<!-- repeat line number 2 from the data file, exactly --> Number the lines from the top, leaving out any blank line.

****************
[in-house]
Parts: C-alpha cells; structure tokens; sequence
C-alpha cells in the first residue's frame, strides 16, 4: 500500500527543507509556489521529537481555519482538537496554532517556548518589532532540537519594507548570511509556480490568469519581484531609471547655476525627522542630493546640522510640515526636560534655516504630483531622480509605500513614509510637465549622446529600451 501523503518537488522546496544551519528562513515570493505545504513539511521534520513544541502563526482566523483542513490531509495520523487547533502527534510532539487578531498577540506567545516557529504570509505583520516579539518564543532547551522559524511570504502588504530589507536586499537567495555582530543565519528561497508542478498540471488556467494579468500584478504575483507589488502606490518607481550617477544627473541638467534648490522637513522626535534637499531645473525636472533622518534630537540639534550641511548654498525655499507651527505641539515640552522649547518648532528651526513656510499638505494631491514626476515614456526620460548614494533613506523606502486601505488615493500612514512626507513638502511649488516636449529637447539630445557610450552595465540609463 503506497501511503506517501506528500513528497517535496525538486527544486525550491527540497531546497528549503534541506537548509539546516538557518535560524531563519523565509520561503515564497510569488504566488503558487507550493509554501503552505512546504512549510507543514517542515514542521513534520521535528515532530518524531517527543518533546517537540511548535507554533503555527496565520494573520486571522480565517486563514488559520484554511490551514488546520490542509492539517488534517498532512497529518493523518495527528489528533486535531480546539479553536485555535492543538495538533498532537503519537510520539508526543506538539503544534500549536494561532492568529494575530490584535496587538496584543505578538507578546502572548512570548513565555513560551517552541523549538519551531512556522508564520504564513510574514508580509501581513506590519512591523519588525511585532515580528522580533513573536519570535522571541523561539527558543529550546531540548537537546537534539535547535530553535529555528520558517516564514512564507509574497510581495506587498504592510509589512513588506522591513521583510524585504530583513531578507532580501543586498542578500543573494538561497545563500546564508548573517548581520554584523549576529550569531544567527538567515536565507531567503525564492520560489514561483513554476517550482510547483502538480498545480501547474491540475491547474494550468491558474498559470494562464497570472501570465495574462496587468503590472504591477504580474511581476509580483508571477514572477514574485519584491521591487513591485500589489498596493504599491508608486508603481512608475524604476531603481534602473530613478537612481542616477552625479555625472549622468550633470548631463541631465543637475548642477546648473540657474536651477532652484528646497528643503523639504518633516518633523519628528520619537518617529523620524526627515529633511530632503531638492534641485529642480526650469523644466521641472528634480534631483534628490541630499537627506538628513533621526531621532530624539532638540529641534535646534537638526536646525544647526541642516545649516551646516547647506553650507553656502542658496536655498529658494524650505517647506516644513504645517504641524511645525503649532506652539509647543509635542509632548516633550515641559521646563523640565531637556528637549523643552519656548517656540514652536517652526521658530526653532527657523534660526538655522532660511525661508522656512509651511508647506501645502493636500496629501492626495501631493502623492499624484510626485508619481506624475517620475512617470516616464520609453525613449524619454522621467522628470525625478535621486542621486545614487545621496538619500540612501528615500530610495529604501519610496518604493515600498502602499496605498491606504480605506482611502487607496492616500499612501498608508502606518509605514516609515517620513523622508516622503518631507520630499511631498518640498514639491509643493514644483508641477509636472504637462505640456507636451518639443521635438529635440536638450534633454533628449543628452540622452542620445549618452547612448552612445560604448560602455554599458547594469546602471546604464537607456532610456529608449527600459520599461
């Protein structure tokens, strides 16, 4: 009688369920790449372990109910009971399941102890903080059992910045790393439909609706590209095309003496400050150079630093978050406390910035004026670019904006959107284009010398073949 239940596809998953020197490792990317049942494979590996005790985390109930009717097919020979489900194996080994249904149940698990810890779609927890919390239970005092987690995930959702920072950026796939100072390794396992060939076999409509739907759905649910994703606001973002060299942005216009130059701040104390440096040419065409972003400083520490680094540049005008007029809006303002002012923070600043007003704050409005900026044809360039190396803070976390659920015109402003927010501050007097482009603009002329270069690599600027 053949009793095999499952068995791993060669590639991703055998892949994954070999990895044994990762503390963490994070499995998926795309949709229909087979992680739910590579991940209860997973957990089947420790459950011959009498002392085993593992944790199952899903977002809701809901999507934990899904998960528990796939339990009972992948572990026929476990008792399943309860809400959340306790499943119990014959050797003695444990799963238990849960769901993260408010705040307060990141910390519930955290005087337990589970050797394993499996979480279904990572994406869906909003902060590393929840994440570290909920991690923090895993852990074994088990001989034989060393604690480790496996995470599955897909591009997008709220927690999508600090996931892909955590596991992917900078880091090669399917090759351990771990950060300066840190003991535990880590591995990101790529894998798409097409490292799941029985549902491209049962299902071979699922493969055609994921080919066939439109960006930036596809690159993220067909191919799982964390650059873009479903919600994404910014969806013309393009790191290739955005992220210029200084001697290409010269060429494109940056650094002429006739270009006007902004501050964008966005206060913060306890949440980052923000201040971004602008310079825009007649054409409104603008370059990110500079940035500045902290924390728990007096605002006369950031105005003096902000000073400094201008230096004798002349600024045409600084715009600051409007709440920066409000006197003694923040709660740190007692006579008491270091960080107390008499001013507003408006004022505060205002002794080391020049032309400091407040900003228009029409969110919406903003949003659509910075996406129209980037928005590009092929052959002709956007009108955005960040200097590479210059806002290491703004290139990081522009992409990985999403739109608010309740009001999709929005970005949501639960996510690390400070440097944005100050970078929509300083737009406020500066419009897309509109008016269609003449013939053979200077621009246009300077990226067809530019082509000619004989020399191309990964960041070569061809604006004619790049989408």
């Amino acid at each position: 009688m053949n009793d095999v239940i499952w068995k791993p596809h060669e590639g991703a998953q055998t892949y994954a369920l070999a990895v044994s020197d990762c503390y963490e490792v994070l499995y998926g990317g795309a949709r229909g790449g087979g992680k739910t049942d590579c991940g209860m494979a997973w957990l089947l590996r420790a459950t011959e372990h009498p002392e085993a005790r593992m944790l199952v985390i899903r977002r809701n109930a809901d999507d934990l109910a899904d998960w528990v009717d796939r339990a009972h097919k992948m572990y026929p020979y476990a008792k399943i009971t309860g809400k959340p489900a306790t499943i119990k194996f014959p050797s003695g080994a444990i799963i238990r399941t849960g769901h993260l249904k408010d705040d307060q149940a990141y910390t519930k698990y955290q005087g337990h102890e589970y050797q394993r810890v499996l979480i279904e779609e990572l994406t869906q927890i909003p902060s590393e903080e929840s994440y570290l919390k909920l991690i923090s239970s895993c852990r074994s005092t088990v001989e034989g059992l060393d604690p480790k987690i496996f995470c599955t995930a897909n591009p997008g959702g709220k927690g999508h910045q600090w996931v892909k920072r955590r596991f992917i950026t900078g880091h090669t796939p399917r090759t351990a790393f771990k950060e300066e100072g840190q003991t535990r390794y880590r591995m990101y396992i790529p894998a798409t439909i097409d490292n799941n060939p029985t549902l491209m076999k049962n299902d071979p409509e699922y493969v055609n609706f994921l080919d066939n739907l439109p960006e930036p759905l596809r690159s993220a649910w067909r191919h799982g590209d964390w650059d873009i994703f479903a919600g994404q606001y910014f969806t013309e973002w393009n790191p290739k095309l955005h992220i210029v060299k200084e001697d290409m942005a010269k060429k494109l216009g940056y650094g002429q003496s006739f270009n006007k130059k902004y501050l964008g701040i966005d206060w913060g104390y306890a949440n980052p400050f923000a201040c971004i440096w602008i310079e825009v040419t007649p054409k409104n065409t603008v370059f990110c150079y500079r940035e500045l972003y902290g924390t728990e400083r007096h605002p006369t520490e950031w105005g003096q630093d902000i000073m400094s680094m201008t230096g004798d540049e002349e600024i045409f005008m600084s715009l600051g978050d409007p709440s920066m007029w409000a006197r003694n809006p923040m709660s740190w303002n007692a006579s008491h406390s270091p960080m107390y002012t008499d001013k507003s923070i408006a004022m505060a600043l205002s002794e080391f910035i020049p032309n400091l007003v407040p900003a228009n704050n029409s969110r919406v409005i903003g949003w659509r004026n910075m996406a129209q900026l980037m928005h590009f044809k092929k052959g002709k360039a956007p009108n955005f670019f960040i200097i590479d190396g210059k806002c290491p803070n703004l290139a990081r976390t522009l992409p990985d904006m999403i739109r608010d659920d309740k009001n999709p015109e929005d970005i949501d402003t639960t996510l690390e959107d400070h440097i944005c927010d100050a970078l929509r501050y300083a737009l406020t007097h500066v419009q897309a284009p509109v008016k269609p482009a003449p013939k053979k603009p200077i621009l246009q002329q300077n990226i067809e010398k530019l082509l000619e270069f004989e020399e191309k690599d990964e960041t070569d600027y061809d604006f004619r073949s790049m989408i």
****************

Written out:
Parts: C-alpha cells; structure tokens; sequence